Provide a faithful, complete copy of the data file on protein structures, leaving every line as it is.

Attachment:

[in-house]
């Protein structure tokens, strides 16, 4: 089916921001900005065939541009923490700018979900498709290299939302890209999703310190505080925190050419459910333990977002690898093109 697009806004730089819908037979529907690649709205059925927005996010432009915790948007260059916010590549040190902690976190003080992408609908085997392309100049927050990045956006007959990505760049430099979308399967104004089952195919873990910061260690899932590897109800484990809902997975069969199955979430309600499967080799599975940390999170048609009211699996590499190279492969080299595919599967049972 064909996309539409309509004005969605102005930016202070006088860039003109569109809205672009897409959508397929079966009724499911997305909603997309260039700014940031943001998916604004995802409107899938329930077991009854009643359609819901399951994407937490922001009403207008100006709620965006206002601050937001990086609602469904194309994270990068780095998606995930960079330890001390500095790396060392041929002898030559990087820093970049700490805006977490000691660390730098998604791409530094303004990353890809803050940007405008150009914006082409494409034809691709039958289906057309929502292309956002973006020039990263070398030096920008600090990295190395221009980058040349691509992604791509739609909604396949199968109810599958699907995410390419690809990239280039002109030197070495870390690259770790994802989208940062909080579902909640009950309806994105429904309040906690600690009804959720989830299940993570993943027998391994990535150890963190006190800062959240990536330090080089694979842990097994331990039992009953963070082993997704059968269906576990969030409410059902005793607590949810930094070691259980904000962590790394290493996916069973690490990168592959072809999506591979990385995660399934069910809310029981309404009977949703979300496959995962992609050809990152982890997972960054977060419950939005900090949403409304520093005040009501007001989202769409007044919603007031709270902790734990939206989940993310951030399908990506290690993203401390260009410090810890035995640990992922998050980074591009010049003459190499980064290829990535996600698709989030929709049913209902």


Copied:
[in-house]
């Protein structure tokens, strides 16, 4: 089916921001900005065939541009923490700018979900498709290299939302890209999703310190505080925190050419459910333990977002690898093109 697009806004730089819908037979529907690649709205059925927005996010432009915790948007260059916010590549040190902690976190003080992408609908085997392309100049927050990045956006007959990505760049430099979308399967104004089952195919873990910061260690899932590897109800484990809902997975069969199955979430309600499967080799599975940390999170048609009211699996590499190279492969080299595919599967049972 064909996309539409309509004005969605102005930016202070006088860039003109569109809205672009897409959508397929079966009724499911997305909603997309260039700014940031943001998916604004995802409107899938329930077991009854009643359609819901399951994407937490922001009403207008100006709620965006206002601050937001990086609602469904194309994270990068780095998606995930960079330890001390500095790396060392041929002898030559990087820093970049700490805006977490000691660390730098998604791409530094303004990353890809803050940007405008150009914006082409494409034809691709039958289906057309929502292309956002973006020039990263070398030096920008600090990295190395221009980058040349691509992604791509739609909604396949199968109810599958699907995410390419690809990239280039002109030197070495870390690259770790994802989208940062909080579902909640009950309806994105429904309040906690600690009804959720989830299940993570993943027998391994990535150890963190006190800062959240990536330090080089694979842990097994331990039992009953963070082993997704059968269906576990969030409410059902005793607590949810930094070691259980904000962590790394290493996916069973690490990168592959072809999506591979990385995660399934069910809310029981309404009977949703979300496959995962992609050809990152982890997972960054977060419950939005900090949403409304520093005040009501007001989202769409007044919603007031709270902790734990939206989940993310951030399908990506290690993203401390260009410090810890035995640990992922998050980074591009010049003459190499980064290829990535996600698709989030929709049913209902």